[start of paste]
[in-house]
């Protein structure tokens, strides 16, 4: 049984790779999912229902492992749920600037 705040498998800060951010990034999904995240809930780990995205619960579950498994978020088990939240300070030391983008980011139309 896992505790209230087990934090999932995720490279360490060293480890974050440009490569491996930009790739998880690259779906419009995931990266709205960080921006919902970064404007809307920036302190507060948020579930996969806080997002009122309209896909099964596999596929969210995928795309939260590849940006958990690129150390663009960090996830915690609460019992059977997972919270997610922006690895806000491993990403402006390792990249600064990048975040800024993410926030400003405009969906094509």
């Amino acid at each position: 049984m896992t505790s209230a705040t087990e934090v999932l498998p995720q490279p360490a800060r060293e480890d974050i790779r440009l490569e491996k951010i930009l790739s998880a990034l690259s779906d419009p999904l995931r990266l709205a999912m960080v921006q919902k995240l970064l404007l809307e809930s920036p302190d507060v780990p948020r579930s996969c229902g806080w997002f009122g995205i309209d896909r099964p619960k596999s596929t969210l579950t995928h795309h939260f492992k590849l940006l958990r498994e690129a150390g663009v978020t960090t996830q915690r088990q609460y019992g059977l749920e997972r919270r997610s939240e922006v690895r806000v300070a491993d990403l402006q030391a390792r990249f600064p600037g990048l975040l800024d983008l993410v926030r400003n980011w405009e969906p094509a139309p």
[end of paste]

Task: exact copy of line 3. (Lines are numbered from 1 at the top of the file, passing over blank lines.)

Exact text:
């Amino acid at each position: 049984m896992t505790s209230a705040t087990e934090v999932l498998p995720q490279p360490a800060r060293e480890d974050i790779r440009l490569e491996k951010i930009l790739s998880a990034l690259s779906d419009p999904l995931r990266l709205a999912m960080v921006q919902k995240l970064l404007l809307e809930s920036p302190d507060v780990p948020r579930s996969c229902g806080w997002f009122g995205i309209d896909r099964p619960k596999s596929t969210l579950t995928h795309h939260f492992k590849l940006l958990r498994e690129a150390g663009v978020t960090t996830q915690r088990q609460y019992g059977l749920e997972r919270r997610s939240e922006v690895r806000v300070a491993d990403l402006q030391a390792r990249f600064p600037g990048l975040l800024d983008l993410v926030r400003n980011w405009e969906p094509a139309p």